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All-Night Vigil, Op. 37 No. 8, Praise the Name of the Lord

master Class


The Orthodox Music Masterclass that took place in Chicago in late June, 2019 was both joyful and historic. Thirty-five participants–composers and conductors–came together for four days to extend their skills and to celebrate newly-composed sacred choral music. The joy came from hearing new music, imbibing it without preconceptions, and experiencing the exhilarating presence of creativity. The Masterclass was also historic because it was the first time Orthodox composers and conductors came together in North America in a workshop setting under the mentorship of master-teachers and with a dedication to work exclusively with newly composed sacred music. So, riding on the joy and gratification of this past master class, we are continuing the journey with Orthodox Music Masterclass 2021 for Composers and Conductors.


Contemporary music was never a genre or a distinct category of music. From the rise of composers in the Middle Ages–musicians who signed their names on their works of art–through the 19th Century, music was always “contemporary.” One of the most noted instances of hindsight was Felix Mendessohn’s “discovery” of J.S. Bach’s St. Matthew Passion. From that somewhat arbitrary juncture, the percentage of music from the past seems to have exponentially increased. If, in past centuries, contemporary music was the only music performed (there was limited knowledge of the past), by the time we reached the middle of the 20th Century, music of the past occupied at least 50% of the repertoire. In current practice, specifically in Orthodox church settings, this paradigm was almost totally reversed; we now sing and perform mostly music of dead composers, great composers to be sure, but the performance of living composers and their music is now the anomaly. In our Masterclass, we aspire to reverse this reversal and reestablish the norm. So, we are making history by doing what comes naturally to the human being–we are placing the creative aspect of music-making front-and-center.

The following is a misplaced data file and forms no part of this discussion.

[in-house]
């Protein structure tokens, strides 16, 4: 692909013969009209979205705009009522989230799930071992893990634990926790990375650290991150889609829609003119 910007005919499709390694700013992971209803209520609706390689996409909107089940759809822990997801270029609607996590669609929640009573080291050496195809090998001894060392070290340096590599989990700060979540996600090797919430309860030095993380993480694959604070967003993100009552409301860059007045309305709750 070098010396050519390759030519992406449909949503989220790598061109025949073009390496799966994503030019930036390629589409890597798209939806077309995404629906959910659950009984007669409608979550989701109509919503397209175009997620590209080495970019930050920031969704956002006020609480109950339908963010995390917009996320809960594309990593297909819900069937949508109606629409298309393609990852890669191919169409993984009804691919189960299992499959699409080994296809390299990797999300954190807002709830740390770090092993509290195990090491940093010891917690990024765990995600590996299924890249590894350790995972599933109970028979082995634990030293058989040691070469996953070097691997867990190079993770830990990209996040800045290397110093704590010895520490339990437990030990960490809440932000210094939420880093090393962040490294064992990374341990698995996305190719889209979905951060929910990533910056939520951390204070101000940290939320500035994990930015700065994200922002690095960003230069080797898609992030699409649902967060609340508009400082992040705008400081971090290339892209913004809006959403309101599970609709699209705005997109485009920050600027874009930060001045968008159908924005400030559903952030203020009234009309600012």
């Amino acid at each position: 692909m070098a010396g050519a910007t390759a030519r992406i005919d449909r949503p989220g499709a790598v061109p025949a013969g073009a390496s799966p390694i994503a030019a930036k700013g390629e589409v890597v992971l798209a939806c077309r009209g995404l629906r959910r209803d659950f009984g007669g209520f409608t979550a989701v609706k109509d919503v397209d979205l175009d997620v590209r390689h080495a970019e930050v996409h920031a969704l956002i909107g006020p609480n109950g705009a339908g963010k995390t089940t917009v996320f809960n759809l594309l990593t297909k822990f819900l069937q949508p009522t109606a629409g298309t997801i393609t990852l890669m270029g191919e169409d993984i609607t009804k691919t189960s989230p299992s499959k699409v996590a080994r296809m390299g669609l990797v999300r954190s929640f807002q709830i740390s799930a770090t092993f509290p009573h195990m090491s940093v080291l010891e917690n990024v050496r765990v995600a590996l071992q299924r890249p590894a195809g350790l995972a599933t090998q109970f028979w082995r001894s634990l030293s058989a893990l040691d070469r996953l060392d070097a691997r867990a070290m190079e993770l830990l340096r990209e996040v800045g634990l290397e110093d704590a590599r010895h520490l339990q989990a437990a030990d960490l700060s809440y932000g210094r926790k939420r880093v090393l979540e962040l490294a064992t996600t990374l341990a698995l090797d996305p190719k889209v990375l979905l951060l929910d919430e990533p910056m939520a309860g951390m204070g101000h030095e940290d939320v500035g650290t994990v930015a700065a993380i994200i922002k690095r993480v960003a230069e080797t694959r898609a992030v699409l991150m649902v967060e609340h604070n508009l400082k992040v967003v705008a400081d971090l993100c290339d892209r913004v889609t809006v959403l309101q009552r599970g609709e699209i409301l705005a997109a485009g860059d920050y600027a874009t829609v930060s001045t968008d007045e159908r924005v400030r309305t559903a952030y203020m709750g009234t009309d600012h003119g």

But celebrating creativity and new music is not unprecedented from a historical perspective. If we notice the bursts of creativity in past centuries, we cannot ignore the presence and role of outstanding choirs and the blossoming of the choral idiom around them. The Moscow Synodal Choir, formed at the end of the 19th Century, prompted dozens of choral composers to devote their creative energies to works for the Church. Composers flocked around the Moscow Synodal Choir to hear their own compositions and the compositions of their colleagues. A similar “composers’ Mecca” formed around Eric Ericson and the Swedish Radio Choir in the middle of the 20th Century. These are the more recent examples of synergetic relationships between performers and composers, but they are preceded by 500 years of European history and the phenomenon of the Kapellmeister–the church composer and leader whose church choir and orchestra produced “new” music (sometimes functional and sometimes much more than that) on a weekly basis. So, this paradigm of a body of repertoire, a performing ensemble, and dynamic leadership functioning as a synergetic entity is one that we are endeavoring to bring to life in our Masterclass.


Having presented the rationale for our Masterclass, I would like, also, to make an important point about its inclusive nature. The profound content of Orthodox hymnography makes our musical journey grounded in Faith. This masterclass is centered around Orthodox music and many of its participants are practicing Orthodox Christians, but we do not presume to legislate religiosity or personal faith. Orthodox music is not exclusively for Orthodox musicians; it’s content, beauty, and spiritual depth are for the world at large to discover and live. So, everyone is welcome!

Dr. Peter Jermihov

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